Some unaccountable awe and the uncanny hugeness of the thing made Lewis decide to avoid a conflict, and, drawing his butcher's knife from his pocket, he started to pass by, when the figure, raising its arm with a forbidding gesture, stepped athwart his path. Obeying a hasty impulse that was more ghastly and soul-chilling fear than it was anger, Lewis let drive his keen knife. next morning a neighbor found Lewis lying inside the wall in a semi-conscious condition. Of what happened after he had struck with his knife he had but vague impressions. he said he had been hurled in the air as if in the vortex of a cyclone, pounded, crushed into insensibility. he died a few hours after he was carried home, asserting with his dying breath that he had come to his end by a supernatural agency.

Thus did the death of John Lewis make the first vindication of the reputation of Dr. Cutler and the scoffing ceased. But a second and a third time was the doctor to be vindicated. A dressmaker encountered the ghost, and, pursued by it, soon after died of the shock occasioned by the intense fright. At last, Dr. Cutler himself, seeing the ghost for a third time, finally and triumphantly vindicated his word, though at the cost of his own life, dying as the result of fright, he became the third of the victims of the implacable spectre of "the old military road."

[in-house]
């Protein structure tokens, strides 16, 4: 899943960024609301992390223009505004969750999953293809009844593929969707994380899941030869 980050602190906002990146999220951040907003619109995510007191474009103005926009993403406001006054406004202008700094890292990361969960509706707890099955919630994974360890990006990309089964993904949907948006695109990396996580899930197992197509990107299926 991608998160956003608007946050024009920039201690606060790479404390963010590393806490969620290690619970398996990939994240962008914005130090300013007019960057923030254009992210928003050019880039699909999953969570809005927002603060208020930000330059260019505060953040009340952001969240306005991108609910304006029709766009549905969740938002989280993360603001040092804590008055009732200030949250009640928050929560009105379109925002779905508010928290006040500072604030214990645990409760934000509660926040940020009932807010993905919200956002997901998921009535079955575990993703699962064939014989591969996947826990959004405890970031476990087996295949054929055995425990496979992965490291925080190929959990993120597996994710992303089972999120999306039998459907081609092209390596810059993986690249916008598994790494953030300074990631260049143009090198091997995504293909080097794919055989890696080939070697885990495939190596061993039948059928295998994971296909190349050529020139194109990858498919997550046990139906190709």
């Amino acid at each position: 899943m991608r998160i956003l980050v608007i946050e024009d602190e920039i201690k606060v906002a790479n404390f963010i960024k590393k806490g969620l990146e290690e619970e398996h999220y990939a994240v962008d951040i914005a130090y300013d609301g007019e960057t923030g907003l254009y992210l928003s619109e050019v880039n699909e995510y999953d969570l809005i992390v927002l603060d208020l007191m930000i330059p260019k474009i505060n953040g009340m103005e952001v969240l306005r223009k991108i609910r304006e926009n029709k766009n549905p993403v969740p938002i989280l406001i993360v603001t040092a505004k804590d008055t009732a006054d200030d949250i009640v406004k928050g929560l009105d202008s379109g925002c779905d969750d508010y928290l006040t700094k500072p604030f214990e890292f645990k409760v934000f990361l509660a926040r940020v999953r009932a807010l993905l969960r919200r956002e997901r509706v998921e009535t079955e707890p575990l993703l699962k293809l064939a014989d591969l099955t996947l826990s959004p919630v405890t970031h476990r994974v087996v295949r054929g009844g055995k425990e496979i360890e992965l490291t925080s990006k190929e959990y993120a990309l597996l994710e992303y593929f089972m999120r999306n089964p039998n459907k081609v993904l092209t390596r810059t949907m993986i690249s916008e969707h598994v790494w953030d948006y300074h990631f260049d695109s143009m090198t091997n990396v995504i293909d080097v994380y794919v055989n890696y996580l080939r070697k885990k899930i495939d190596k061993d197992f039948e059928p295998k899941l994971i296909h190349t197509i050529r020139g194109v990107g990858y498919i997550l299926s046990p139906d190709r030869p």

Since that time the ghost has been seen a number of times--seen by the ignorant and the learned, the superstitious and skeptical. Three agnostics in company aver that they saw it. They offer no attempt at an explanation. They saw it. They believe that some natural causes could explain the apparition, yet so far as their eyes could give them information they saw a ghost.

What of these ghosts? What explanation can be offered? The writer confesses he is unconvinced. Yet he has personal acquaintance with persons who claim to have seen them, with clergymen on the one hand, with university-bred agnostics on the other. The calling of the former ought to prevent them from lying, even did one believe them predisposed to believe in the reversal of the laws of nature as expounded by the scientific. The latter had no predisposition to affect their judgment. So there you are, and from the evidence presented can render your own verdict.